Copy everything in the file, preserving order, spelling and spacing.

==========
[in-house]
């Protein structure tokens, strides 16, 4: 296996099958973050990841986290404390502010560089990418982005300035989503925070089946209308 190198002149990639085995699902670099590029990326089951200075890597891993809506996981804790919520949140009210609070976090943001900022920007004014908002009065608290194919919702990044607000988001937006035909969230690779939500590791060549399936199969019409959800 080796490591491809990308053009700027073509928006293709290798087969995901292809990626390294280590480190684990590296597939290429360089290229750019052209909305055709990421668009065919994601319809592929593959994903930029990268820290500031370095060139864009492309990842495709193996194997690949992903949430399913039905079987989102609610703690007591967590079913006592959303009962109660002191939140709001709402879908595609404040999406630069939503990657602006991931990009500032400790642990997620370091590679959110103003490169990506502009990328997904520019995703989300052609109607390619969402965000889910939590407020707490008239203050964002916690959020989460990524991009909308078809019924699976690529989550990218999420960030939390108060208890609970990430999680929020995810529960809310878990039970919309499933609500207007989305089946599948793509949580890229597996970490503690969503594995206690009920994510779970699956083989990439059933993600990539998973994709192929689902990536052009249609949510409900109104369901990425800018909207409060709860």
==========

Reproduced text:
[in-house]
């Protein structure tokens, strides 16, 4: 296996099958973050990841986290404390502010560089990418982005300035989503925070089946209308 190198002149990639085995699902670099590029990326089951200075890597891993809506996981804790919520949140009210609070976090943001900022920007004014908002009065608290194919919702990044607000988001937006035909969230690779939500590791060549399936199969019409959800 080796490591491809990308053009700027073509928006293709290798087969995901292809990626390294280590480190684990590296597939290429360089290229750019052209909305055709990421668009065919994601319809592929593959994903930029990268820290500031370095060139864009492309990842495709193996194997690949992903949430399913039905079987989102609610703690007591967590079913006592959303009962109660002191939140709001709402879908595609404040999406630069939503990657602006991931990009500032400790642990997620370091590679959110103003490169990506502009990328997904520019995703989300052609109607390619969402965000889910939590407020707490008239203050964002916690959020989460990524991009909308078809019924699976690529989550990218999420960030939390108060208890609970990430999680929020995810529960809310878990039970919309499933609500207007989305089946599948793509949580890229597996970490503690969503594995206690009920994510779970699956083989990439059933993600990539998973994709192929689902990536052009249609949510409900109104369901990425800018909207409060709860």